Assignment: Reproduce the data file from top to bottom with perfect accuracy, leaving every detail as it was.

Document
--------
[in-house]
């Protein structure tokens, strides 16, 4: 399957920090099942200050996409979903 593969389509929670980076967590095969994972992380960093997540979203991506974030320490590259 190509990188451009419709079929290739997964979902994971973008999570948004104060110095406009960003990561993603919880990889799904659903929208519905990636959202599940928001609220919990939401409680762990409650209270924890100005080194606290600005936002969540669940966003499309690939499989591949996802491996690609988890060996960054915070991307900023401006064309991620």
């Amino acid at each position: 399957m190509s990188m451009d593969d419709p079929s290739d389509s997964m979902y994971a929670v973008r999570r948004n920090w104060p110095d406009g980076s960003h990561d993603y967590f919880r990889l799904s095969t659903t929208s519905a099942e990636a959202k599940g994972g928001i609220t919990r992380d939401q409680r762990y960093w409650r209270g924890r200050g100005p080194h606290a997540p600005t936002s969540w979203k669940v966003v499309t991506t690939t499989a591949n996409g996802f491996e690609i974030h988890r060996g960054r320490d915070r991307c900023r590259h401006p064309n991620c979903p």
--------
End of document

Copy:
[in-house]
């Protein structure tokens, strides 16, 4: 399957920090099942200050996409979903 593969389509929670980076967590095969994972992380960093997540979203991506974030320490590259 190509990188451009419709079929290739997964979902994971973008999570948004104060110095406009960003990561993603919880990889799904659903929208519905990636959202599940928001609220919990939401409680762990409650209270924890100005080194606290600005936002969540669940966003499309690939499989591949996802491996690609988890060996960054915070991307900023401006064309991620």
């Amino acid at each position: 399957m190509s990188m451009d593969d419709p079929s290739d389509s997964m979902y994971a929670v973008r999570r948004n920090w104060p110095d406009g980076s960003h990561d993603y967590f919880r990889l799904s095969t659903t929208s519905a099942e990636a959202k599940g994972g928001i609220t919990r992380d939401q409680r762990y960093w409650r209270g924890r200050g100005p080194h606290a997540p600005t936002s969540w979203k669940v966003v499309t991506t690939t499989a591949n996409g996802f491996e690609i974030h988890r060996g960054r320490d915070r991307c900023r590259h401006p064309n991620c979903p």